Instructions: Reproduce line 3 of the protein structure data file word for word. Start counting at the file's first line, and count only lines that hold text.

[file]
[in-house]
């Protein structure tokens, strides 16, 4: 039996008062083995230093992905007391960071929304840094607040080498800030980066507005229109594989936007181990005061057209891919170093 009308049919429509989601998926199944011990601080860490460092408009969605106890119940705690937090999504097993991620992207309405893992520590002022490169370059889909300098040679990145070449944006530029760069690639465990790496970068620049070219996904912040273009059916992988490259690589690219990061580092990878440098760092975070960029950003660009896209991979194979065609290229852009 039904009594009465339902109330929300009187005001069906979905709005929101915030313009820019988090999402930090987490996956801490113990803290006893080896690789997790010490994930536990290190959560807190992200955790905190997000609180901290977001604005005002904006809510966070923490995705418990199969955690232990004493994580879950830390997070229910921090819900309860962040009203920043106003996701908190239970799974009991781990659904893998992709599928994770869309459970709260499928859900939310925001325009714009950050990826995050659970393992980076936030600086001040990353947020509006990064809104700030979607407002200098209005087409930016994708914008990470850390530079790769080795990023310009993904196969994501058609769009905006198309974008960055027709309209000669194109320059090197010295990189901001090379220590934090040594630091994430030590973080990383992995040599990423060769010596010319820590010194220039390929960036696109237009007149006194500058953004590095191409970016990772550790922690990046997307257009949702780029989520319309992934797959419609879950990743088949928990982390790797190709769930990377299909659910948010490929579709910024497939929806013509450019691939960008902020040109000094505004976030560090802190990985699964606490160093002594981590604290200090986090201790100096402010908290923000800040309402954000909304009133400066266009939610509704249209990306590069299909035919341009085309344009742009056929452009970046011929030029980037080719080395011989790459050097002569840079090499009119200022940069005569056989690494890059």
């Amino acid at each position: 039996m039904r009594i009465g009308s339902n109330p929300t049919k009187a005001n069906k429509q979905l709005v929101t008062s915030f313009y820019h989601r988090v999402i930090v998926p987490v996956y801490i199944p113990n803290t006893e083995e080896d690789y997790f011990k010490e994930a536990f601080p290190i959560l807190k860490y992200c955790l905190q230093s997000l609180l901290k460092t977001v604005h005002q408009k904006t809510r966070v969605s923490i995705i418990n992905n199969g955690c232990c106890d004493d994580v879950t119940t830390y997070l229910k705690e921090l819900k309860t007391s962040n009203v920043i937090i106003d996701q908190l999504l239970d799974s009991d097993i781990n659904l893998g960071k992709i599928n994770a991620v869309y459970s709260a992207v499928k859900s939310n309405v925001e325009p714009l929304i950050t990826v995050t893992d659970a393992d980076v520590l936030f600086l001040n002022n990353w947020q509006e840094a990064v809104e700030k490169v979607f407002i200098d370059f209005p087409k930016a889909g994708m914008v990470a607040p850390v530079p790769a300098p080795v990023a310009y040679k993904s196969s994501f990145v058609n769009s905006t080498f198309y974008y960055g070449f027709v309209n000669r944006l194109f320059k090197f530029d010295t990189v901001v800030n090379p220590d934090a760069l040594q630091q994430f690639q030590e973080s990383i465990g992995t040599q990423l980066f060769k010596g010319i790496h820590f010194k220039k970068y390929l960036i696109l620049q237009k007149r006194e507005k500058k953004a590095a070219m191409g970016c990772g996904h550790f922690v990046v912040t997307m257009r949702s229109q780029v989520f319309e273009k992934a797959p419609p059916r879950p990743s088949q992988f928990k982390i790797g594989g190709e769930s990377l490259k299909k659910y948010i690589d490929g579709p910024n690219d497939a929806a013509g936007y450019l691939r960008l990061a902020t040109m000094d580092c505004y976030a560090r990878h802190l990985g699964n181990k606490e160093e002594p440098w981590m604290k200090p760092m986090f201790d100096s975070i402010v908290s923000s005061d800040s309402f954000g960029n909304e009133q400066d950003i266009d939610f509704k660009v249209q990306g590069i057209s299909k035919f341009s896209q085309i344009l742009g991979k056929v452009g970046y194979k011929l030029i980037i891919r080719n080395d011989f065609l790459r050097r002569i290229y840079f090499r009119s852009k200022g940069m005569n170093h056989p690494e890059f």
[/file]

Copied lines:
């Amino acid at each position: 039996m039904r009594i009465g009308s339902n109330p929300t049919k009187a005001n069906k429509q979905l709005v929101t008062s915030f313009y820019h989601r988090v999402i930090v998926p987490v996956y801490i199944p113990n803290t006893e083995e080896d690789y997790f011990k010490e994930a536990f601080p290190i959560l807190k860490y992200c955790l905190q230093s997000l609180l901290k460092t977001v604005h005002q408009k904006t809510r966070v969605s923490i995705i418990n992905n199969g955690c232990c106890d004493d994580v879950t119940t830390y997070l229910k705690e921090l819900k309860t007391s962040n009203v920043i937090i106003d996701q908190l999504l239970d799974s009991d097993i781990n659904l893998g960071k992709i599928n994770a991620v869309y459970s709260a992207v499928k859900s939310n309405v925001e325009p714009l929304i950050t990826v995050t893992d659970a393992d980076v520590l936030f600086l001040n002022n990353w947020q509006e840094a990064v809104e700030k490169v979607f407002i200098d370059f209005p087409k930016a889909g994708m914008v990470a607040p850390v530079p790769a300098p080795v990023a310009y040679k993904s196969s994501f990145v058609n769009s905006t080498f198309y974008y960055g070449f027709v309209n000669r944006l194109f320059k090197f530029d010295t990189v901001v800030n090379p220590d934090a760069l040594q630091q994430f690639q030590e973080s990383i465990g992995t040599q990423l980066f060769k010596g010319i790496h820590f010194k220039k970068y390929l960036i696109l620049q237009k007149r006194e507005k500058k953004a590095a070219m191409g970016c990772g996904h550790f922690v990046v912040t997307m257009r949702s229109q780029v989520f319309e273009k992934a797959p419609p059916r879950p990743s088949q992988f928990k982390i790797g594989g190709e769930s990377l490259k299909k659910y948010i690589d490929g579709p910024n690219d497939a929806a013509g936007y450019l691939r960008l990061a902020t040109m000094d580092c505004y976030a560090r990878h802190l990985g699964n181990k606490e160093e002594p440098w981590m604290k200090p760092m986090f201790d100096s975070i402010v908290s923000s005061d800040s309402f954000g960029n909304e009133q400066d950003i266009d939610f509704k660009v249209q990306g590069i057209s299909k035919f341009s896209q085309i344009l742009g991979k056929v452009g970046y194979k011929l030029i980037i891919r080719n080395d011989f065609l790459r050097r002569i290229y840079f090499r009119s852009k200022g940069m005569n170093h056989p690494e890059f």